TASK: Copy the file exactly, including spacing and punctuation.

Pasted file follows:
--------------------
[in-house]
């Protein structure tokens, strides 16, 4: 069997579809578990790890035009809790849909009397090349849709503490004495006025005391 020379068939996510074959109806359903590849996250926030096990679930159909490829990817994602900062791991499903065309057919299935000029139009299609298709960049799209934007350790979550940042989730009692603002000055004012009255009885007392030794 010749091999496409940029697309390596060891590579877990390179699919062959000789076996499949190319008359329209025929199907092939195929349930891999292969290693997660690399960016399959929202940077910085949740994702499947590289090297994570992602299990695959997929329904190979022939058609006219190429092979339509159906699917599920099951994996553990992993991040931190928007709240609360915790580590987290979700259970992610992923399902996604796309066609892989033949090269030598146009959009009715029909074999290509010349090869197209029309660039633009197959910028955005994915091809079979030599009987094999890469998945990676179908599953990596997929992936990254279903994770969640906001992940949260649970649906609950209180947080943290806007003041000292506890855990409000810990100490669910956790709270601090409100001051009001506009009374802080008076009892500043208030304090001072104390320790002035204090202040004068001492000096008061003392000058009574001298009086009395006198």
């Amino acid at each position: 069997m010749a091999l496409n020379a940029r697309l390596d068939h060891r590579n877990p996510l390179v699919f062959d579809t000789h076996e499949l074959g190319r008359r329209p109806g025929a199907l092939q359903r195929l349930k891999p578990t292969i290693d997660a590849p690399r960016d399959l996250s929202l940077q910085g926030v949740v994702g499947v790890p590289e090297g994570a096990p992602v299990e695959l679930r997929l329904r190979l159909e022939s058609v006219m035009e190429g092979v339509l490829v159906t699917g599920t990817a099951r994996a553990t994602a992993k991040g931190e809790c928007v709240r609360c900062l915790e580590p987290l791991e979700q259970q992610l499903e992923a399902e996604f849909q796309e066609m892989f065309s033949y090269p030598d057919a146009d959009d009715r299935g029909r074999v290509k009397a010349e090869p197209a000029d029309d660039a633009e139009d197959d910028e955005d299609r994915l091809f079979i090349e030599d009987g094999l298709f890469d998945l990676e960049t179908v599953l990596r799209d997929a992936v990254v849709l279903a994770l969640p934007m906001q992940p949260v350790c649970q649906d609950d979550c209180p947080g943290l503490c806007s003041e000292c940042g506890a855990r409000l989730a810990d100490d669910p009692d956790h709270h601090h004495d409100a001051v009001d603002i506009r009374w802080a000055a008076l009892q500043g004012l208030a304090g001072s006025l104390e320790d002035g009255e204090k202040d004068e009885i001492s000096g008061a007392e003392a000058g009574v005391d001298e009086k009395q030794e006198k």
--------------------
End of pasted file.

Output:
[in-house]
């Protein structure tokens, strides 16, 4: 069997579809578990790890035009809790849909009397090349849709503490004495006025005391 020379068939996510074959109806359903590849996250926030096990679930159909490829990817994602900062791991499903065309057919299935000029139009299609298709960049799209934007350790979550940042989730009692603002000055004012009255009885007392030794 010749091999496409940029697309390596060891590579877990390179699919062959000789076996499949190319008359329209025929199907092939195929349930891999292969290693997660690399960016399959929202940077910085949740994702499947590289090297994570992602299990695959997929329904190979022939058609006219190429092979339509159906699917599920099951994996553990992993991040931190928007709240609360915790580590987290979700259970992610992923399902996604796309066609892989033949090269030598146009959009009715029909074999290509010349090869197209029309660039633009197959910028955005994915091809079979030599009987094999890469998945990676179908599953990596997929992936990254279903994770969640906001992940949260649970649906609950209180947080943290806007003041000292506890855990409000810990100490669910956790709270601090409100001051009001506009009374802080008076009892500043208030304090001072104390320790002035204090202040004068001492000096008061003392000058009574001298009086009395006198």
């Amino acid at each position: 069997m010749a091999l496409n020379a940029r697309l390596d068939h060891r590579n877990p996510l390179v699919f062959d579809t000789h076996e499949l074959g190319r008359r329209p109806g025929a199907l092939q359903r195929l349930k891999p578990t292969i290693d997660a590849p690399r960016d399959l996250s929202l940077q910085g926030v949740v994702g499947v790890p590289e090297g994570a096990p992602v299990e695959l679930r997929l329904r190979l159909e022939s058609v006219m035009e190429g092979v339509l490829v159906t699917g599920t990817a099951r994996a553990t994602a992993k991040g931190e809790c928007v709240r609360c900062l915790e580590p987290l791991e979700q259970q992610l499903e992923a399902e996604f849909q796309e066609m892989f065309s033949y090269p030598d057919a146009d959009d009715r299935g029909r074999v290509k009397a010349e090869p197209a000029d029309d660039a633009e139009d197959d910028e955005d299609r994915l091809f079979i090349e030599d009987g094999l298709f890469d998945l990676e960049t179908v599953l990596r799209d997929a992936v990254v849709l279903a994770l969640p934007m906001q992940p949260v350790c649970q649906d609950d979550c209180p947080g943290l503490c806007s003041e000292c940042g506890a855990r409000l989730a810990d100490d669910p009692d956790h709270h601090h004495d409100a001051v009001d603002i506009r009374w802080a000055a008076l009892q500043g004012l208030a304090g001072s006025l104390e320790d002035g009255e204090k202040d004068e009885i001492s000096g008061a007392e003392a000058g009574v005391d001298e009086k009395q030794e006198k």